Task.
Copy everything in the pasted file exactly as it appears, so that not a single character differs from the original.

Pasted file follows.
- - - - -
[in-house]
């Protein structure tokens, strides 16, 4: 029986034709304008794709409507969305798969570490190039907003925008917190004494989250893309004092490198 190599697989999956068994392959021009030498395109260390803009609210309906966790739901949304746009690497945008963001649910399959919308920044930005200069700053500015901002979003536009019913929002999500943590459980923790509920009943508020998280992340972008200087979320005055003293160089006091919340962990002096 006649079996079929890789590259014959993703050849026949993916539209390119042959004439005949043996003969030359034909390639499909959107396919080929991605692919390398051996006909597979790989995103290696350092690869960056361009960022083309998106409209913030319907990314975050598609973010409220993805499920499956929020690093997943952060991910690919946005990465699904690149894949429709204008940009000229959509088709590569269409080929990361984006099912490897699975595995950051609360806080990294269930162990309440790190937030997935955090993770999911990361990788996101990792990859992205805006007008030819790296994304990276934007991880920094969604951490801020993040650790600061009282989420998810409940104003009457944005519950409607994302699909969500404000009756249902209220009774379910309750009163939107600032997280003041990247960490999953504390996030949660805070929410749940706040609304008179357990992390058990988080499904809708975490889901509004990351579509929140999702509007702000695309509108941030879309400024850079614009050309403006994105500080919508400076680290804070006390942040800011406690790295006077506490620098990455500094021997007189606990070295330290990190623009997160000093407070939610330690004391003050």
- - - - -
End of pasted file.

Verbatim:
[in-house]
């Protein structure tokens, strides 16, 4: 029986034709304008794709409507969305798969570490190039907003925008917190004494989250893309004092490198 190599697989999956068994392959021009030498395109260390803009609210309906966790739901949304746009690497945008963001649910399959919308920044930005200069700053500015901002979003536009019913929002999500943590459980923790509920009943508020998280992340972008200087979320005055003293160089006091919340962990002096 006649079996079929890789590259014959993703050849026949993916539209390119042959004439005949043996003969030359034909390639499909959107396919080929991605692919390398051996006909597979790989995103290696350092690869960056361009960022083309998106409209913030319907990314975050598609973010409220993805499920499956929020690093997943952060991910690919946005990465699904690149894949429709204008940009000229959509088709590569269409080929990361984006099912490897699975595995950051609360806080990294269930162990309440790190937030997935955090993770999911990361990788996101990792990859992205805006007008030819790296994304990276934007991880920094969604951490801020993040650790600061009282989420998810409940104003009457944005519950409607994302699909969500404000009756249902209220009774379910309750009163939107600032997280003041990247960490999953504390996030949660805070929410749940706040609304008179357990992390058990988080499904809708975490889901509004990351579509929140999702509007702000695309509108941030879309400024850079614009050309403006994105500080919508400076680290804070006390942040800011406690790295006077506490620098990455500094021997007189606990070295330290990190623009997160000093407070939610330690004391003050």